We love it when investors share their wealth of knowledge and experience with others. This article was contributed for just that scenario. Thank you, Jason, for sharing your guide to investing with us.
Real Estate Investing – A Beginners Guide
How many of you have ever had the idea of investing in real estate? To be honest, the idea of “investing” in real estate never entered my mind until I read one of Richard Kiyosaki’s most popular books, Rich Dad Poor Dad. The idea of purchasing a home with the intent to either flip or hold and rent was a whole new concept. The idea of “passive income”, while new, was very appealing – and I’m sure it is the same for many of you.
Well, in a perfect world, here’s how the scenario goes. You purchase a home as an investment and after a few updates you’ve already gained a large amount of equity and you now have two options: 1) sell your property at market value and make a profit, or 2) hold the property and rent it out to tenants. (IMPORTANT: There a pros and cons to both options depending on what your long term investment goals are.)
Assuming you rent your property in a timely manner and are able to acquire long term tenants, now you have somebody paying off your mortgage, property management fees, taxes, etc. This is the whole idea of “passive income” – while you’re sleeping at night, you are making money. Sounds great, right? As your mortgage begins to be paid off, you are now gaining equity for each property that you are investing in. Think of yourself 15, 20, 30 years down the road with just 5 rental properties with a market value of $100,000 each and you just paid off all the mortgages. Assuming each house had a purchase price of $100,000 when you bought them and a 20% down payment, this would mean you invested $100,000 of your own money – and over time, you paid off all mortgages with the rental income from your tenants. Your original $100,000 has now grown to a worth of $500,000 in this scenario – now that’s a nice return on investment!
For those that may have additional questions about the possibility of investing in real estate, Andrew McLean and Gary Eldred in the book Investing in Real Estate claim that “you don’t need experience” to achieve your financial goals in real estate. Although they do present four areas that need your focus which I will elaborate on:
- Perseverance – if investing in real estate was easy, everybody would be doing it. It takes a certain attitude and level of perseverance to be successful in real estate investing.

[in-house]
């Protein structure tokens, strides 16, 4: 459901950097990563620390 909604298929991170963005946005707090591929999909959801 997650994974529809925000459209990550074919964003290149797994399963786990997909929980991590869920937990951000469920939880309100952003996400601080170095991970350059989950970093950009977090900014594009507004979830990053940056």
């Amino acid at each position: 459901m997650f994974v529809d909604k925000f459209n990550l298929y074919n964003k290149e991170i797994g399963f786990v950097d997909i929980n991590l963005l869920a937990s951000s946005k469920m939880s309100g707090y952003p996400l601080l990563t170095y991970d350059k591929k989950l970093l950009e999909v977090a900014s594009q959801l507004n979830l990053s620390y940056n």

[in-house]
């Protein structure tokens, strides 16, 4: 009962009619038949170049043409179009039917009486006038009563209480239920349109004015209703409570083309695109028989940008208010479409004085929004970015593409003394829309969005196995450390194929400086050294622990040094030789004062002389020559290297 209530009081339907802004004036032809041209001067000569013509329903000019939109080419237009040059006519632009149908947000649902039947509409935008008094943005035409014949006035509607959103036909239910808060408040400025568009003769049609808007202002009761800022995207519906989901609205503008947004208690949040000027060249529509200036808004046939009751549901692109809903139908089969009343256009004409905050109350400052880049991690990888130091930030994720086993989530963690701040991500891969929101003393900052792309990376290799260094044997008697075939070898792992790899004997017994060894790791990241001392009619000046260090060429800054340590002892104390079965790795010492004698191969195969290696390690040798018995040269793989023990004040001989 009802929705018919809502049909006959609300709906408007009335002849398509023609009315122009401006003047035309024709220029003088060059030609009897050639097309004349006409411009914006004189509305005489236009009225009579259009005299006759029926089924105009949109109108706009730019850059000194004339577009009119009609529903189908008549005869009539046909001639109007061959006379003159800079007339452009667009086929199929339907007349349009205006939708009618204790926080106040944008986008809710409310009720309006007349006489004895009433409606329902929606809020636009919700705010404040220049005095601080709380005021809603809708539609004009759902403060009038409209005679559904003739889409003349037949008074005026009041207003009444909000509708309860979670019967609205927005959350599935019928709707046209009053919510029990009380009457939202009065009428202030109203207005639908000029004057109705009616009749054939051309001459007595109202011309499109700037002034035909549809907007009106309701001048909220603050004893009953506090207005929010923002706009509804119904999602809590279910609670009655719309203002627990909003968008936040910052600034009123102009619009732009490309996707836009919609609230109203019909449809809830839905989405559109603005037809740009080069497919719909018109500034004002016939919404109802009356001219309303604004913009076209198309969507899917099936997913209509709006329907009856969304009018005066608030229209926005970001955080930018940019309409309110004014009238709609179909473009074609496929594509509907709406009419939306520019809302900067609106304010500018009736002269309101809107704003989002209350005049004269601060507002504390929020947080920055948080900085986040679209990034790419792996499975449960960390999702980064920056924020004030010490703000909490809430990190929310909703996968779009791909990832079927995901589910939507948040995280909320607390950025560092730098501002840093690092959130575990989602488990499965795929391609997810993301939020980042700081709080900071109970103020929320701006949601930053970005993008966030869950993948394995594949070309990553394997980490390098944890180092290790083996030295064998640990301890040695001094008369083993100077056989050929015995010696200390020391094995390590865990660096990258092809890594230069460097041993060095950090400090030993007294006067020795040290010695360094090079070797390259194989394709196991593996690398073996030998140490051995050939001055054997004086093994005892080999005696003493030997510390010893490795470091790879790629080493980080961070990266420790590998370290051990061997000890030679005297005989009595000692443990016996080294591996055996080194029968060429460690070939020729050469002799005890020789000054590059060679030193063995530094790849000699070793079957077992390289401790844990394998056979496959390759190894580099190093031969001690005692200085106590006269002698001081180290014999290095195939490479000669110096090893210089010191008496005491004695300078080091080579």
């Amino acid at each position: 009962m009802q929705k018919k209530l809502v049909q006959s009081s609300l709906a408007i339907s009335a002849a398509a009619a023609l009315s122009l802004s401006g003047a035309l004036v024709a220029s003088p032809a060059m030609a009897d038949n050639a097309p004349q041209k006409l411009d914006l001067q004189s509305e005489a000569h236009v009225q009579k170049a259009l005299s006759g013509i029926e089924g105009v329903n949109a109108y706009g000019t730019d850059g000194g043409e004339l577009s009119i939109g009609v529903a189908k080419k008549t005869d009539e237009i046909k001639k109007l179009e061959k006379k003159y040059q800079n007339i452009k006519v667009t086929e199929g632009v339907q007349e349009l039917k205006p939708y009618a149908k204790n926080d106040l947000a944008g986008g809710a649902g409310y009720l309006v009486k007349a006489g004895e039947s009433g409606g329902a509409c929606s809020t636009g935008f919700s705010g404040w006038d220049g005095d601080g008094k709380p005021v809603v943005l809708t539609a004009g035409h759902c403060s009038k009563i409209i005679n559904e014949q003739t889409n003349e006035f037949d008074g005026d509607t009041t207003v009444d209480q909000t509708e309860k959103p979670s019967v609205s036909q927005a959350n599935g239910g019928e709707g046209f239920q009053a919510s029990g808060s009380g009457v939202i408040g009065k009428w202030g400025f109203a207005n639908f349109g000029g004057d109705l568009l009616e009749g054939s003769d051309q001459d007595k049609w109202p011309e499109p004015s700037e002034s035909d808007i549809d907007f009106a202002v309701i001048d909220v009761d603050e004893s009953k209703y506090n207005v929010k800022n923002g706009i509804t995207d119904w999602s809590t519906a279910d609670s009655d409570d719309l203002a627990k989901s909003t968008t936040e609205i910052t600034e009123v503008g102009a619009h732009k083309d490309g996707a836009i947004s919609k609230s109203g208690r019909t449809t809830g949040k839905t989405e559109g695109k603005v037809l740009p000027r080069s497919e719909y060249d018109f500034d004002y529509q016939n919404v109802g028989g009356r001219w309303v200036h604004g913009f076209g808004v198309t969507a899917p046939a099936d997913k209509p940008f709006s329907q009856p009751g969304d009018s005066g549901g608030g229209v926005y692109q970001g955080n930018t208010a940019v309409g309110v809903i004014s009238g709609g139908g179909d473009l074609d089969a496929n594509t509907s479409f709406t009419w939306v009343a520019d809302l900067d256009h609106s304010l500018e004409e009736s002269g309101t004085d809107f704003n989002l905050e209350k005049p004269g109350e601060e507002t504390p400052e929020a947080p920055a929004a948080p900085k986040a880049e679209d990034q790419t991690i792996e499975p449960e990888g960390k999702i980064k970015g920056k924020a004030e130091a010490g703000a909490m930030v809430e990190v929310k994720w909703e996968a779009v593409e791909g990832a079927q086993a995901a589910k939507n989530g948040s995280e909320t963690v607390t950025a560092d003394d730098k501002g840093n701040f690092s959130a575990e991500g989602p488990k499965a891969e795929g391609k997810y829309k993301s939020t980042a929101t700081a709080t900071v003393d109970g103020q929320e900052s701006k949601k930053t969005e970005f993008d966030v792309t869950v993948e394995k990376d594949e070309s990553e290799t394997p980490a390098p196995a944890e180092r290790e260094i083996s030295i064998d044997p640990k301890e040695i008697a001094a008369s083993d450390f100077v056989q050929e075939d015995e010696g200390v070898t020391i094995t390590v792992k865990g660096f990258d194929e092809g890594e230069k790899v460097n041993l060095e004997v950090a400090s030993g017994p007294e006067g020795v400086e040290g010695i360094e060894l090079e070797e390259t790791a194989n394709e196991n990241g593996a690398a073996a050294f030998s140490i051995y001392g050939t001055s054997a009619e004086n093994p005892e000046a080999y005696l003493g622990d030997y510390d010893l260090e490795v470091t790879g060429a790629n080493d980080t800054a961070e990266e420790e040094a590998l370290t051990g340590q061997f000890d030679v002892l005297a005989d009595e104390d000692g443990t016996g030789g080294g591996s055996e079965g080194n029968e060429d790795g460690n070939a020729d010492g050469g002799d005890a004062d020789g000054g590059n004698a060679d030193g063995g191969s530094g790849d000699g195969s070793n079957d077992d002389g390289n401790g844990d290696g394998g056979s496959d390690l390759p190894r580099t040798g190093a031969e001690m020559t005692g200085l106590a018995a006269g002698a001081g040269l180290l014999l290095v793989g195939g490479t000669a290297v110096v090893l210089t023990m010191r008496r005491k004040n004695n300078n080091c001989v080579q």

- Commitment – you must commit to giving your best effort when researching properties and trying to find your niche product. You must also be committed to your long terms goals even when you may be having problems with vacancy, repairs, etc.
- Willingness to learn – there are many ways that you can invest in real estate. Each and every day is a learning experience that will increase your skills and expertise as you continue to invest.
- Good knowledge of your local neighborhoods and properties – this is where the ground work comes in. It is your responsibility to do the due diligence for each property that you invest in. While you should have a real estate agent that you know and trust to help guide you through the transaction, it is ultimately your responsibility to decide if you would like to invest in a particular property.
Please keep in mind that this is only a small picture of real estate investing. By keeping your focus on the four areas above and seeking guidance from a team of professionals, you will be on your path to becoming a Real Estate Investor – congratulations!
DISCLAIMER: Jason Reynolds does not provide legal, tax, or investment advice. All information herein is general in nature and should not be considered legal, tax, or investment advice. Consult an attorney or tax professional regarding your specific situation. Nothing contained herein should be relied upon as a promise or representation as to the future. Recipients should conduct their own investigations and analysis of any real estate transaction that they are involved in. No warranty is given concerning the suitability of this information for any application.